If you’re struggling with unhealthy teeth or just missing teeth, you may be considering dentures or dental implants, wondering which treatment makes more sense for you, and if it’s worth the investment. How important is it to replace faulty teeth and do dentures or dental implants make a better choice for you?


Do Decayed or Missing Teeth Really Need to Be Replaced?

You might get by with missing teeth as your gums seem to toughen up to help chew harder foods, and you might get by with cracked, decaying teeth until they fall out. But, neglecting these gaps or teeth can wreak havoc on your mouth and body in many ways.

Just one missing or decayed tooth can leave surrounding gums and teeth vulnerable to food getting stuck and bacteria entering your saliva and system. Plus, neighbouring teeth may move to fill in the gap, potentially causing a shift in your entire jawbone over time. Then as your teeth shift and become more volatile, they become more likely to decay and fall out.

That’s why neglecting even just one unhealthy tooth can start a slippery downward spiral.

When you live with one or several unhealthy or missing teeth over a long period of time, you are putting yourself at risk for a number of challenges, including:

• A shift in your jawbone can impair your speech and change your facial structure.
• You may lose confidence and become more introverted or even antisocial.
• You may become unable to chew nutritious foods needed to keep your body healthy and to ward off obesity.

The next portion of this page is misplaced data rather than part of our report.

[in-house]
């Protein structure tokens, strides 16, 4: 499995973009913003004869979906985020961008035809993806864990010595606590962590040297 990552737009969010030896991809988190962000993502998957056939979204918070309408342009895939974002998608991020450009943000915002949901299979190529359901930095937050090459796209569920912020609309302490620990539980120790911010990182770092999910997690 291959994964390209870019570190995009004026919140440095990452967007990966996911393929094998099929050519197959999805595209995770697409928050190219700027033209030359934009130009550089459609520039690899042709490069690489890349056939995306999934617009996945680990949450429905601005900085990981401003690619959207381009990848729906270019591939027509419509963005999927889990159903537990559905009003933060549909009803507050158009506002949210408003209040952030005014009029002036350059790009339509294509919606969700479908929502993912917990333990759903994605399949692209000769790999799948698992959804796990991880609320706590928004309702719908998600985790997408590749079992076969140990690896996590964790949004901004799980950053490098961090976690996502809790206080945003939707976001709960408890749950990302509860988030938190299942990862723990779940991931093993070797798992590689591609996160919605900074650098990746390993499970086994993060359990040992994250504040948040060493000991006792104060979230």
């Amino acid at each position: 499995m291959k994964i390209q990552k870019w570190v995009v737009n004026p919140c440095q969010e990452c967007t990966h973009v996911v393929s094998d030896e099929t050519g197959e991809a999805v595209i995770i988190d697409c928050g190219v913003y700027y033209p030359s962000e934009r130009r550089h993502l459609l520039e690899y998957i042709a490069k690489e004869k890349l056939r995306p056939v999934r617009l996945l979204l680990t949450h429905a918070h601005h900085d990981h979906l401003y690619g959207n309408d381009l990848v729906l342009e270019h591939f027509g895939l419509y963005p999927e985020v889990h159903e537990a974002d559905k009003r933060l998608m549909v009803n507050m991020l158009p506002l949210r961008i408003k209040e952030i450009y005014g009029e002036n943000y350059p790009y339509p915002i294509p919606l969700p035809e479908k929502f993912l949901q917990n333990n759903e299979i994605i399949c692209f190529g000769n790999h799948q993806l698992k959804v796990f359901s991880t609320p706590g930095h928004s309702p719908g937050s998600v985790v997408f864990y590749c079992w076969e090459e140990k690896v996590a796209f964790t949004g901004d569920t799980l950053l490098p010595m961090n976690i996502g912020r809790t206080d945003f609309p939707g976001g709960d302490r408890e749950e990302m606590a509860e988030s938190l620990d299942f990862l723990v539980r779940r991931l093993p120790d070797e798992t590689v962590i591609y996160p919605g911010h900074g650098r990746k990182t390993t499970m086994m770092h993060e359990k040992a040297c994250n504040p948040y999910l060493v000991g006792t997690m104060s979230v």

• You may become more susceptible to gum disease, which has been linked to heart disease, diabetes and stokes.

Instead of ‘getting by’ with decrepit teeth, be proactive and consider getting dentures or dental implants to keep your mouth, mind and entire body healthier.



So, Are Dentures or Dental Implants Better for You?

Dentures involve a removable partial or full set of teeth to fill in the gaps between your natural teeth. Dental implants may replace a single tooth or also a full set, but they are installed permanently into your jawbone using a screw and then capping that with a crown to closely match your natural enamel colour.

Both dentures and implants can fill in the gaps to keep you from entering that dangerous downward spiral of missing teeth. Dentures cost less than implants and rely on your gums or teeth to stabilise them in the correct position, this is often a problem as they can drop or slip out of position.

Dental implants have gained popularity recently and serve as a more permanent treatment. Although they cost more up front, implants tend to offer more advantages than dentures because they:

• Won’t slip or move, giving you more confidence when speaking, eating and even kissing.
• Maintain the health of surrounding teeth since they are anchored to your jawbone instead of relying on the surrounding teeth or gums and they allow normal chewing activity to maintain bone growth whereas some partials may block your natural teeth from this chewing exposure.
• They tend to last longer, which could save time and money on more visits to maintain dentures otherwise.


The important factor is to find the treatment that is right for you!